If you watched that episode of Rides, you’d know that the 1:1 Deora II was designed from the toy. What you may not know is that the 100% Hot Wheels version of the Deora II was designed based on the 1:1 vehicle in 2003 and comes complete with opening tonneau cover. Sadly, it would be the only time this high-detailed, several-piece tooling of the casting would be released.
Displaced by another HW Original
To say that the #Deora II wasn’t a Hot Wheels icon during the early 2000s would be crazy — its stardom was simply short-lived. Almost half of the casting’s releases came in the first 4 years (2000-2003) as over the next 17 years (2004-Present), the casting would be relegated to basic use as only the convention release in 2005 could be considered premium. There were some decent releases, but none had the significance of those from the first four years.
What happened? Two words: Bone Shaker. With the Bone Shaker becoming an instant favorite in 2006, the Deora II seemed to fall off all marketing and promotional brand items by 2007 — in favor of the Bone Shaker. In addition to that, the Bone Shaker was slotted into the premium lines as a “HW original” or fantasy design, a place the Deora II sat just a few years earlier.
In the eyes of collectors, many dismiss the Deora II as (what I would now consider to be) a classic casting. I mean, there is a whole generation that grew up with the Deora II in their cartoons, and have played with the Hot Wheels car as kids. The 1:1 currently travels with the Hot Wheels Legends Tour alongside other Hot Wheels favorites in the Twin Mill and Bone Shaker.
Could the exposure through the Legends Tour rejuvenate interest in the Deora II?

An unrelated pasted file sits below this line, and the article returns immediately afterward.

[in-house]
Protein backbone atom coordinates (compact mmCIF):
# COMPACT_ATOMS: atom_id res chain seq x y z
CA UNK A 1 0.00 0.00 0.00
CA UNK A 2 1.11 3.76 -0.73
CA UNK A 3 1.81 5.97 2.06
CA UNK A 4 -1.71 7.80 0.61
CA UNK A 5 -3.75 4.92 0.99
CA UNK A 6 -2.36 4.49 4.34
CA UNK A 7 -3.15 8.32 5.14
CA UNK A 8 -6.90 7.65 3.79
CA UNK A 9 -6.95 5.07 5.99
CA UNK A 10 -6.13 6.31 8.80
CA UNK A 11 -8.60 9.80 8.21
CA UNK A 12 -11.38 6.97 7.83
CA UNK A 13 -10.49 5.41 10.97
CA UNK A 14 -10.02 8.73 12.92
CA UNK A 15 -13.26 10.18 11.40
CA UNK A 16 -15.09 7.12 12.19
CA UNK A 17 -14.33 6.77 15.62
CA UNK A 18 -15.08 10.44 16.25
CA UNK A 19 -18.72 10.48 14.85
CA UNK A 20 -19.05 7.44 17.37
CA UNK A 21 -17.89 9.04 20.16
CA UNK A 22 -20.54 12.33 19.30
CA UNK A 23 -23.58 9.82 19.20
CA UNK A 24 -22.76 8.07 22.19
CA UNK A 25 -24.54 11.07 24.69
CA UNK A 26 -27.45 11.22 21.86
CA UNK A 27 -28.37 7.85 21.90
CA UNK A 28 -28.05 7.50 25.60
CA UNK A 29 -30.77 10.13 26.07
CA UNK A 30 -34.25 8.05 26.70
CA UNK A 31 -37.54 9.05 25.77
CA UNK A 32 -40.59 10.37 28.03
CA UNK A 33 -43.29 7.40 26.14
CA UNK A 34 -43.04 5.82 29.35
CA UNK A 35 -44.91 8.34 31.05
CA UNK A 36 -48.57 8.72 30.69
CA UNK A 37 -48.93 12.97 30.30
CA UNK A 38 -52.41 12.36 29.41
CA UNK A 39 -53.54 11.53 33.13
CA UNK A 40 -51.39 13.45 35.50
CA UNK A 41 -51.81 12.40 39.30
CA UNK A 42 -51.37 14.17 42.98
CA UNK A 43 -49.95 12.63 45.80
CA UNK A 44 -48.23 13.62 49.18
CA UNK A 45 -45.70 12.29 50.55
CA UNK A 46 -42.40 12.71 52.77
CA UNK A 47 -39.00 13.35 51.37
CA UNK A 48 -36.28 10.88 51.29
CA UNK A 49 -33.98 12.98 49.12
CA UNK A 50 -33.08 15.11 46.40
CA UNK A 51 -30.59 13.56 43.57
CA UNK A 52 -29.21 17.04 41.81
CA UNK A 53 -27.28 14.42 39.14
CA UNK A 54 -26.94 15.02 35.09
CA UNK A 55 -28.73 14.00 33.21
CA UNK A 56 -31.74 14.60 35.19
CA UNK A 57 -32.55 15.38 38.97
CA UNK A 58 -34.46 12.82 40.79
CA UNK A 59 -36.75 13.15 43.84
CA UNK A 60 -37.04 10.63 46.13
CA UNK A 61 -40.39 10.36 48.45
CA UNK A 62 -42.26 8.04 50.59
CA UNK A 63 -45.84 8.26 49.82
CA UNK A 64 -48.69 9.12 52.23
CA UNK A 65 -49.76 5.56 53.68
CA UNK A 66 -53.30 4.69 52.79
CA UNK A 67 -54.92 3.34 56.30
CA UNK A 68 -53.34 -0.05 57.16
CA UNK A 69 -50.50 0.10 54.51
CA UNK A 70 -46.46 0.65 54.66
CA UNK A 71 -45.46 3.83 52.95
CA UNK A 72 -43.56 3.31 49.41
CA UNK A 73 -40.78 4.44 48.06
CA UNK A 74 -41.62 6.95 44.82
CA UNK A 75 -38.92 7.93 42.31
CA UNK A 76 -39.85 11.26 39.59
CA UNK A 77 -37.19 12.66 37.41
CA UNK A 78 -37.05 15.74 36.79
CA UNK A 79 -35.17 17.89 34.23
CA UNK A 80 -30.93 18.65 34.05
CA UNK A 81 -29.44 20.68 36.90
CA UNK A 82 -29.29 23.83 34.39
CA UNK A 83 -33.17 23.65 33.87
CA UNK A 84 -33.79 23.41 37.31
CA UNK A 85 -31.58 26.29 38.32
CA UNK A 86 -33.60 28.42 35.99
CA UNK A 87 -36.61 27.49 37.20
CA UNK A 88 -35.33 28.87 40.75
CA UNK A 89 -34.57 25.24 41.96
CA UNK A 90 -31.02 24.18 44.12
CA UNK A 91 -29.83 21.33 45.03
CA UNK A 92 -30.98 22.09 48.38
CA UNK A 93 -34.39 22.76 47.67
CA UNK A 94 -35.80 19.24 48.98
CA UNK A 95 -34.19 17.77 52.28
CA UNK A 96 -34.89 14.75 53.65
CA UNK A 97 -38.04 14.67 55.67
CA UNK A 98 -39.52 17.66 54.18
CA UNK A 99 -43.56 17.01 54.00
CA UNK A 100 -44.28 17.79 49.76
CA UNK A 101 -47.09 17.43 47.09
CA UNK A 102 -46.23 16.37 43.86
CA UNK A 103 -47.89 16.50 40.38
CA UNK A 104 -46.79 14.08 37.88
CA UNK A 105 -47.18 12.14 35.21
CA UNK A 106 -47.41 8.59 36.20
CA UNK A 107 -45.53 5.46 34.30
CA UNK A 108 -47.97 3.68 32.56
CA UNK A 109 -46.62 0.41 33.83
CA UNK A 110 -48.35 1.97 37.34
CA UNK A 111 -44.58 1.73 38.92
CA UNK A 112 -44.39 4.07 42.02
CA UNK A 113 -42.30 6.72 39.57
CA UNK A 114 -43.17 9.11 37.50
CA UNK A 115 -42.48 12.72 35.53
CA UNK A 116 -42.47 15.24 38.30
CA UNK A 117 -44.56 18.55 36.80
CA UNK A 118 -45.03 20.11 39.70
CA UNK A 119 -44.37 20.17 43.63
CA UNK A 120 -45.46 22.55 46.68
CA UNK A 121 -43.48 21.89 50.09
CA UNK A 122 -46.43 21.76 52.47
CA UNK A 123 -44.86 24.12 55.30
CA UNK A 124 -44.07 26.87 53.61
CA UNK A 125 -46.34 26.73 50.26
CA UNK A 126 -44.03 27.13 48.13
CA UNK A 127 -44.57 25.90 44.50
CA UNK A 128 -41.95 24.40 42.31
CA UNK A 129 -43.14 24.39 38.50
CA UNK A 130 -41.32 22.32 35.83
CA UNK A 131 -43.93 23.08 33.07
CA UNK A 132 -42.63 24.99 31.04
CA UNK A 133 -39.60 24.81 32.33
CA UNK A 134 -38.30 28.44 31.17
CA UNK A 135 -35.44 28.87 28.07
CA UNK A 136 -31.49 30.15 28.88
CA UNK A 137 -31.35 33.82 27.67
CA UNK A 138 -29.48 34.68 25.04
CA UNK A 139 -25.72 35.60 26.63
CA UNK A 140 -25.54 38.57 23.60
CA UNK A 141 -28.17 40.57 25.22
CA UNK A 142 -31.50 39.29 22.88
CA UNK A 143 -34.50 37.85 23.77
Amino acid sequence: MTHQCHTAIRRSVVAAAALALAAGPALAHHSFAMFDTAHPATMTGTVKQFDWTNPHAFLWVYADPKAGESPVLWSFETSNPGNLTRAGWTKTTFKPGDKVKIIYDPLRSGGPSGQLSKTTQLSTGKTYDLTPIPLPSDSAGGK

For the first time, the #Deora II was a Treasure Hunt in 2021. The release wears that all-too-familiar paint scheme the 1:1 has. For fans, finding it hasn’t been easy however. Its Treasure Hunt status means that it was produced in slightly more limited quantities than your average mainline, and thus far, they haven’t lasted long on the pegs. It’s a happy medium for this collector as it is good to see collectors chasing the casting, talking about it once again, but I would have loved to see this one produced in higher quantities for fans. Without premium releases, or even a super treasure hunt release, the casting still needs some help to get back to being at the forefront of collectors’ minds.
As it stands today, the #Deora II following is certainly more of a cult-following. Whenever I post something about the casting, I seemingly get a handful of responses every time from different fans of the casting. Messages will often state how they’ve collected the casting, they were fans of it in HWY35/AcceleRacers, and/or they love seeing the 1:1 on the Legends Tour. All are seemingly touched by the design that allows them to see themselves pulling up at the beach — ready to surf — in a one-off ride, no matter where they live or if they’ve ever surfed. The Deora II is a legend.
Categories: Collection Reflection